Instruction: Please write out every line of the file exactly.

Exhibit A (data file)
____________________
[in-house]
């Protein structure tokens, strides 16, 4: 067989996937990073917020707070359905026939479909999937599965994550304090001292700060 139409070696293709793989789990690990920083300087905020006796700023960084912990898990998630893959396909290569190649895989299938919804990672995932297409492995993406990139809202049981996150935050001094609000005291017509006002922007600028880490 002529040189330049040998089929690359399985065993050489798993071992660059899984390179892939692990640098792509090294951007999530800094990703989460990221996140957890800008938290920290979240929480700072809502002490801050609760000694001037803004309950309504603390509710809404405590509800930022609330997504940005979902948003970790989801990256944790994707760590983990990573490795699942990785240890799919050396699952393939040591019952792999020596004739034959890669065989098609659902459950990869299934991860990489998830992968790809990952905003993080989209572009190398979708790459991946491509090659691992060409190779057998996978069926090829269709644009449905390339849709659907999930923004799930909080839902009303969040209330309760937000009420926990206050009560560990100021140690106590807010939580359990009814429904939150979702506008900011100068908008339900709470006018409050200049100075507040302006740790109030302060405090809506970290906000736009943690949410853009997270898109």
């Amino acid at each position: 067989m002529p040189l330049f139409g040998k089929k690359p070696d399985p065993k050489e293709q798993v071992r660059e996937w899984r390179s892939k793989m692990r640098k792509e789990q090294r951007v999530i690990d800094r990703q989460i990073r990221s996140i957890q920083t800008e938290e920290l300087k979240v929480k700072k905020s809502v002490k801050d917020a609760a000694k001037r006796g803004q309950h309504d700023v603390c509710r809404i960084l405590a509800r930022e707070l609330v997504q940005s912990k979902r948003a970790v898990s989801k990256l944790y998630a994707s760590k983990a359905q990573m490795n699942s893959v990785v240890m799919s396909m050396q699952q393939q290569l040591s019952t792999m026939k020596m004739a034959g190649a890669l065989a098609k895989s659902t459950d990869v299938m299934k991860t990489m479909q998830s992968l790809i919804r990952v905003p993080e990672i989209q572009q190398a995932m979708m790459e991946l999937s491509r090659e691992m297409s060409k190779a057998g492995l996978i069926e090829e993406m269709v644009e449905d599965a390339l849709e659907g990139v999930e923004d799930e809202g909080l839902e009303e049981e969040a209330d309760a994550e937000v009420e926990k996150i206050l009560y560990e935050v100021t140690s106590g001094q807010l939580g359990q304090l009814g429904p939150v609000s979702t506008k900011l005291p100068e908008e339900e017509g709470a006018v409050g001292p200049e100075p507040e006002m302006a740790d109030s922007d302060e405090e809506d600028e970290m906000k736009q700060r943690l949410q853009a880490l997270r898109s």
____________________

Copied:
[in-house]
């Protein structure tokens, strides 16, 4: 067989996937990073917020707070359905026939479909999937599965994550304090001292700060 139409070696293709793989789990690990920083300087905020006796700023960084912990898990998630893959396909290569190649895989299938919804990672995932297409492995993406990139809202049981996150935050001094609000005291017509006002922007600028880490 002529040189330049040998089929690359399985065993050489798993071992660059899984390179892939692990640098792509090294951007999530800094990703989460990221996140957890800008938290920290979240929480700072809502002490801050609760000694001037803004309950309504603390509710809404405590509800930022609330997504940005979902948003970790989801990256944790994707760590983990990573490795699942990785240890799919050396699952393939040591019952792999020596004739034959890669065989098609659902459950990869299934991860990489998830992968790809990952905003993080989209572009190398979708790459991946491509090659691992060409190779057998996978069926090829269709644009449905390339849709659907999930923004799930909080839902009303969040209330309760937000009420926990206050009560560990100021140690106590807010939580359990009814429904939150979702506008900011100068908008339900709470006018409050200049100075507040302006740790109030302060405090809506970290906000736009943690949410853009997270898109």
């Amino acid at each position: 067989m002529p040189l330049f139409g040998k089929k690359p070696d399985p065993k050489e293709q798993v071992r660059e996937w899984r390179s892939k793989m692990r640098k792509e789990q090294r951007v999530i690990d800094r990703q989460i990073r990221s996140i957890q920083t800008e938290e920290l300087k979240v929480k700072k905020s809502v002490k801050d917020a609760a000694k001037r006796g803004q309950h309504d700023v603390c509710r809404i960084l405590a509800r930022e707070l609330v997504q940005s912990k979902r948003a970790v898990s989801k990256l944790y998630a994707s760590k983990a359905q990573m490795n699942s893959v990785v240890m799919s396909m050396q699952q393939q290569l040591s019952t792999m026939k020596m004739a034959g190649a890669l065989a098609k895989s659902t459950d990869v299938m299934k991860t990489m479909q998830s992968l790809i919804r990952v905003p993080e990672i989209q572009q190398a995932m979708m790459e991946l999937s491509r090659e691992m297409s060409k190779a057998g492995l996978i069926e090829e993406m269709v644009e449905d599965a390339l849709e659907g990139v999930e923004d799930e809202g909080l839902e009303e049981e969040a209330d309760a994550e937000v009420e926990k996150i206050l009560y560990e935050v100021t140690s106590g001094q807010l939580g359990q304090l009814g429904p939150v609000s979702t506008k900011l005291p100068e908008e339900e017509g709470a006018v409050g001292p200049e100075p507040e006002m302006a740790d109030s922007d302060e405090e809506d600028e970290m906000k736009q700060r943690l949410q853009a880490l997270r898109s």